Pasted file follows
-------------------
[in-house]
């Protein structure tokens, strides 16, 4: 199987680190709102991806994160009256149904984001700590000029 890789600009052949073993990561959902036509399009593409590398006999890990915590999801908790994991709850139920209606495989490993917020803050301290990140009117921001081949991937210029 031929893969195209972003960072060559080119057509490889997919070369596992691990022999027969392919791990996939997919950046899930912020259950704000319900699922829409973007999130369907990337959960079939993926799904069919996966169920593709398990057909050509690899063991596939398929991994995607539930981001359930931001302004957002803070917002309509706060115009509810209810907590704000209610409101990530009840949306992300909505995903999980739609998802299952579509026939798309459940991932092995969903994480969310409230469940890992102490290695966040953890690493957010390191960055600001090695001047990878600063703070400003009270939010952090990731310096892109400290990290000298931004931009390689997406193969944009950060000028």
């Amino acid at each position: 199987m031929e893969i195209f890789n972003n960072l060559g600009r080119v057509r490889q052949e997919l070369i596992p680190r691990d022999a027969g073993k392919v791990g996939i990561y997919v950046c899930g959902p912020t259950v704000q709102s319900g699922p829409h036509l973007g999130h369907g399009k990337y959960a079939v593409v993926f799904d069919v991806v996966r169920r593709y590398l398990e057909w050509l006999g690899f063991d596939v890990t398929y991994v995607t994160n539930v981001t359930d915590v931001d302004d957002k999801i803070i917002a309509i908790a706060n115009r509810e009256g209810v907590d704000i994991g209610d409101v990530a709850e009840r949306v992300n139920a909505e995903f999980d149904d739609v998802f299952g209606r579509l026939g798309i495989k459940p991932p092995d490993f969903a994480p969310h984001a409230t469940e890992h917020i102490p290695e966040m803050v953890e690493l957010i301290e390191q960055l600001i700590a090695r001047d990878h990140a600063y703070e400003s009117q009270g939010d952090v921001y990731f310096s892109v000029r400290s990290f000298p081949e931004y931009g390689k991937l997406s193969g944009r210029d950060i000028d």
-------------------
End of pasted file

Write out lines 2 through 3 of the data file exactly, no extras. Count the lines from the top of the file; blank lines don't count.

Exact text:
């Protein structure tokens, strides 16, 4: 199987680190709102991806994160009256149904984001700590000029 890789600009052949073993990561959902036509399009593409590398006999890990915590999801908790994991709850139920209606495989490993917020803050301290990140009117921001081949991937210029 031929893969195209972003960072060559080119057509490889997919070369596992691990022999027969392919791990996939997919950046899930912020259950704000319900699922829409973007999130369907990337959960079939993926799904069919996966169920593709398990057909050509690899063991596939398929991994995607539930981001359930931001302004957002803070917002309509706060115009509810209810907590704000209610409101990530009840949306992300909505995903999980739609998802299952579509026939798309459940991932092995969903994480969310409230469940890992102490290695966040953890690493957010390191960055600001090695001047990878600063703070400003009270939010952090990731310096892109400290990290000298931004931009390689997406193969944009950060000028």
């Amino acid at each position: 199987m031929e893969i195209f890789n972003n960072l060559g600009r080119v057509r490889q052949e997919l070369i596992p680190r691990d022999a027969g073993k392919v791990g996939i990561y997919v950046c899930g959902p912020t259950v704000q709102s319900g699922p829409h036509l973007g999130h369907g399009k990337y959960a079939v593409v993926f799904d069919v991806v996966r169920r593709y590398l398990e057909w050509l006999g690899f063991d596939v890990t398929y991994v995607t994160n539930v981001t359930d915590v931001d302004d957002k999801i803070i917002a309509i908790a706060n115009r509810e009256g209810v907590d704000i994991g209610d409101v990530a709850e009840r949306v992300n139920a909505e995903f999980d149904d739609v998802f299952g209606r579509l026939g798309i495989k459940p991932p092995d490993f969903a994480p969310h984001a409230t469940e890992h917020i102490p290695e966040m803050v953890e690493l957010i301290e390191q960055l600001i700590a090695r001047d990878h990140a600063y703070e400003s009117q009270g939010d952090v921001y990731f310096s892109v000029r400290s990290f000298p081949e931004y931009g390689k991937l997406s193969g944009r210029d950060i000028d």